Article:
[This post has been updated.]
The consultants hired to study the three proposals for a Prince George’s County casino responded Thursday to complaints and concerns from one of the applicants, saying, in essence: We stand by our MGM-favoring findings.
In a public teleconference convened by the Maryland Video Lottery Facility Location Commission, the independent consultants contracted by the state responded to questions raised by Greenwood Racing, which wants to build the Parx Casino Hotel & Spa in Fort Washington.
Among the Pennsylvania company’s loudest complaints: The consultants’ revenue projections didn’t make sense, giving MGM National Harbor too much credit for being just a few minutes closer to Northern Virginia and the District. Tony Ricci, the company’s chief executive, called the projections “fatally flawed” at a commission meeting last week in Annapolis and questioned the reliability of the consultants’ reports, which favored the MGM Resorts proposal in just about every category. (Drafts of the consultants’ reports can be found on the Maryland Lottery Web site.)
Will Cummings and Jim Oberkirsch — who came up with two sets of revenue projections separately, using their own models — reiterated their projections that MGM National Harbor would generate either $30 million or $102 million more than Parx in pretax gambling revenue in fiscal 2019. (The consultants projected 2019 revenues of $713 million to $719 million for MGM.)
Another consultant, Dean Macomber, explained why he rated MGM’s non-gambling facilities and marketing plan ahead of Parx and Penn National Gaming, which wants to build a Hollywood Casino at the old Rosecroft racetrack. Acknowledging that “it is, by its very nature, a subjective effort,” Macomber said: “I’m not sure I can put Parx at rest.”
And Dan Houston, whose firm analyzed the economic impacts of the three proposals, said a last-minute Parx proposal to double down on its commitment to fund Indian Head Highway improvements wouldn’t move the needle: The company, which had already promised to spend up to $100 million on highway construction, would expect to recoup some of the extra $100 million, Houston said. Thus, he said, he wouldn’t ascribe economic impact to the second $100 million — “in effect, it works out almost as a loan to the county.”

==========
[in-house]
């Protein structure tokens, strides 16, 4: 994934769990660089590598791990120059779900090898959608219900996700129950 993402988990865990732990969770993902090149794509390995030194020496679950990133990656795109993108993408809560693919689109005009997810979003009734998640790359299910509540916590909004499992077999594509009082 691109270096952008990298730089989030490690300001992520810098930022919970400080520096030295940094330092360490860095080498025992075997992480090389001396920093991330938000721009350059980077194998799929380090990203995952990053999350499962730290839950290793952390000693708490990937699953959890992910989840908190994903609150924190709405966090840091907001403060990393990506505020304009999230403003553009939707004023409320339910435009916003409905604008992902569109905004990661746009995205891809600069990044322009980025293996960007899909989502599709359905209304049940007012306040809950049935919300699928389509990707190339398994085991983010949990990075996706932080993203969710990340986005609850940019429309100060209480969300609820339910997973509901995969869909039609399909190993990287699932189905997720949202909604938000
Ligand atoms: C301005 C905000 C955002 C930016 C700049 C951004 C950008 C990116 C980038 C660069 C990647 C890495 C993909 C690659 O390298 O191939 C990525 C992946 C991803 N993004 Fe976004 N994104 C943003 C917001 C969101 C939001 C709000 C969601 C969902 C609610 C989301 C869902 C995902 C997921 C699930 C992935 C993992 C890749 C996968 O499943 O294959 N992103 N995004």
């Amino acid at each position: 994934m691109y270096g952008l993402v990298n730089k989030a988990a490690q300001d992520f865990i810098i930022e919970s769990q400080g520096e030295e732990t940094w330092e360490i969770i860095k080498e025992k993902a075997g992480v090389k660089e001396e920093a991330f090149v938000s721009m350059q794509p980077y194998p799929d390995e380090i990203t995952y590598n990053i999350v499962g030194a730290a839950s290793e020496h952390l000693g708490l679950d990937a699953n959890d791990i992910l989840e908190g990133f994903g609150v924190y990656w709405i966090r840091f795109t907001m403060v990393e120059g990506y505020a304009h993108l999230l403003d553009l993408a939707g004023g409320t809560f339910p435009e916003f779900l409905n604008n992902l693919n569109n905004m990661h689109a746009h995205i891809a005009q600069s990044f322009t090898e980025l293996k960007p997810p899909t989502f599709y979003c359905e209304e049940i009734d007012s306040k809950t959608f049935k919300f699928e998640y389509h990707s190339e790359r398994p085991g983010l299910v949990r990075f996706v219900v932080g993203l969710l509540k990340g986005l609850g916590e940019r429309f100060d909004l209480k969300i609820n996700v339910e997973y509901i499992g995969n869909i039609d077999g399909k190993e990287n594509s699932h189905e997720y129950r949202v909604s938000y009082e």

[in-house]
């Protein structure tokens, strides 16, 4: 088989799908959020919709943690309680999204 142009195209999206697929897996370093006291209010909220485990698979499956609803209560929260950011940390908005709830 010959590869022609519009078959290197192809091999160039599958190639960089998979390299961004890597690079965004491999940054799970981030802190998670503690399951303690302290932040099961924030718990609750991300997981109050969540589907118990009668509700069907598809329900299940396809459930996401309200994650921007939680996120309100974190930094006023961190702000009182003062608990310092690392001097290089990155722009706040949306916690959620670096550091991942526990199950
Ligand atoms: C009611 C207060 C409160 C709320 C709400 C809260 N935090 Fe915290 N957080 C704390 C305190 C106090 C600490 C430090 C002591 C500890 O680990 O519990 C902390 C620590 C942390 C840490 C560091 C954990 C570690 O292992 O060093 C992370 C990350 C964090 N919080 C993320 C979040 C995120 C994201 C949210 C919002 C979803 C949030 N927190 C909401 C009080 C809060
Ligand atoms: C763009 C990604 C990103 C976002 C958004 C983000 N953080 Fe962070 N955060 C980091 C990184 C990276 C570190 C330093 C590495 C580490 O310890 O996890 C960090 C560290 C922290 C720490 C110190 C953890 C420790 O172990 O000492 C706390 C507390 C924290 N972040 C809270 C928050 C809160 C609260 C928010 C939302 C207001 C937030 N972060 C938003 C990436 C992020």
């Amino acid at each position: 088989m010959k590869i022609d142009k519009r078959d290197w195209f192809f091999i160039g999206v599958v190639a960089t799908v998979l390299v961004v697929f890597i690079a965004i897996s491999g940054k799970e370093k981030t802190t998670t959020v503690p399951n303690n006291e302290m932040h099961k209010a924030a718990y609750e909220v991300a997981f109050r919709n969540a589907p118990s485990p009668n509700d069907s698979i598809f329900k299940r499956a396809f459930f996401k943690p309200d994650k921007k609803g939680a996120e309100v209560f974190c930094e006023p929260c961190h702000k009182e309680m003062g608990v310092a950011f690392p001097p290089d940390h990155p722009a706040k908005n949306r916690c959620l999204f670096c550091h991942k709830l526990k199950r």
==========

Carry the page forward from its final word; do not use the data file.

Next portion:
The casino-location commission will meet on Dec. 20 in Baltimore to decide which of the three applicants will win the lucrative Prince George’s license.
Though the state’s consultants clearly favor the MGM proposal, commission chairman Donald C. Fry told his colleagues at the conclusion of Thursday’s call that it’s their decision to make.
“The consultants are not the answers to all of the questions,” Fry said, adding: “I equate this back to my days of practicing law…where juries are advised with respect to reports from experts that you have to use your own discretion and you can believe all, part or none of any testimony or any expert witness.”
In an interview after the teleconference, Ricci, the Greenwood Racing/Parx chief executive, said he remained frustrated with the consultants — Cummings and Oberkirsch in particular. “All they did was produce more numbers that really didn’t answer the driving question: How could three or four minutes make a $100 million difference in revenue? I was encouraged that some of the commissioners asked them questions along those lines; but their questions weren’t answered, either.”
In defending their market assessments, Ricci said, the consultants “were never able to demonstrate that there’s any evidence for their [models] in the real world. Because there isn’t, and can never be. … But it didn’t surprise me that they stood by their work.”
Ricci also disputed Houston’s analysis of the Parx promise to fund the Indian Head Highway construction project
Still, Ricci said, don’t bet the house on MGM winning the license next week.
“I was encouraged by the chairman’s comments at the end and some of the questions from the commissioners,” he said.
“Our project offers the highest level of capital investment, the highest tax rate, the most slot machines, the most tax revenue and funds desperately needed highway improvements…which won’t happen without us and would create additional economic benefits to the region. MGM is offering a lower tax rate, fewer slot machines, less tax revenue and no infrastructure improvements. In my mind, it’s a very simple decision.”